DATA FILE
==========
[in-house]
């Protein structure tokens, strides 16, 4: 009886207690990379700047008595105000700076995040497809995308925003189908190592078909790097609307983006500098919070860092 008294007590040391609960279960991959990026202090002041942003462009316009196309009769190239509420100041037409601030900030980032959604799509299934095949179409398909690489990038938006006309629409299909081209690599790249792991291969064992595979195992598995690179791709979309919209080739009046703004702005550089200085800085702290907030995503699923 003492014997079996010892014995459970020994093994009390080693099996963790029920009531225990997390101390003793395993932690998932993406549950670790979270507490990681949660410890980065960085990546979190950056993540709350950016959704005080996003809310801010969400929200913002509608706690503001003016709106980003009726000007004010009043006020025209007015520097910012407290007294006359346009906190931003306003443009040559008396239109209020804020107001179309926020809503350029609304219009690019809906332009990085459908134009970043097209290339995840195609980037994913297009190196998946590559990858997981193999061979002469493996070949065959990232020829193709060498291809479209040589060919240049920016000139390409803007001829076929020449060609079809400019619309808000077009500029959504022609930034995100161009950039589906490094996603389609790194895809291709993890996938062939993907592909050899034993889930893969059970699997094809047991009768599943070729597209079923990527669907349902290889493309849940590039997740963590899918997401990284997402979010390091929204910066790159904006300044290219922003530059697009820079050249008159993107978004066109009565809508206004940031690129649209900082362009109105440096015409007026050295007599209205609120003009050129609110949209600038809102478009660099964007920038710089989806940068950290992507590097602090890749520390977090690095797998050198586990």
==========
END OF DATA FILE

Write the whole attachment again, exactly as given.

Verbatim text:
[in-house]
């Protein structure tokens, strides 16, 4: 009886207690990379700047008595105000700076995040497809995308925003189908190592078909790097609307983006500098919070860092 008294007590040391609960279960991959990026202090002041942003462009316009196309009769190239509420100041037409601030900030980032959604799509299934095949179409398909690489990038938006006309629409299909081209690599790249792991291969064992595979195992598995690179791709979309919209080739009046703004702005550089200085800085702290907030995503699923 003492014997079996010892014995459970020994093994009390080693099996963790029920009531225990997390101390003793395993932690998932993406549950670790979270507490990681949660410890980065960085990546979190950056993540709350950016959704005080996003809310801010969400929200913002509608706690503001003016709106980003009726000007004010009043006020025209007015520097910012407290007294006359346009906190931003306003443009040559008396239109209020804020107001179309926020809503350029609304219009690019809906332009990085459908134009970043097209290339995840195609980037994913297009190196998946590559990858997981193999061979002469493996070949065959990232020829193709060498291809479209040589060919240049920016000139390409803007001829076929020449060609079809400019619309808000077009500029959504022609930034995100161009950039589906490094996603389609790194895809291709993890996938062939993907592909050899034993889930893969059970699997094809047991009768599943070729597209079923990527669907349902290889493309849940590039997740963590899918997401990284997402979010390091929204910066790159904006300044290219922003530059697009820079050249008159993107978004066109009565809508206004940031690129649209900082362009109105440096015409007026050295007599209205609120003009050129609110949209600038809102478009660099964007920038710089989806940068950290992507590097602090890749520390977090690095797998050198586990």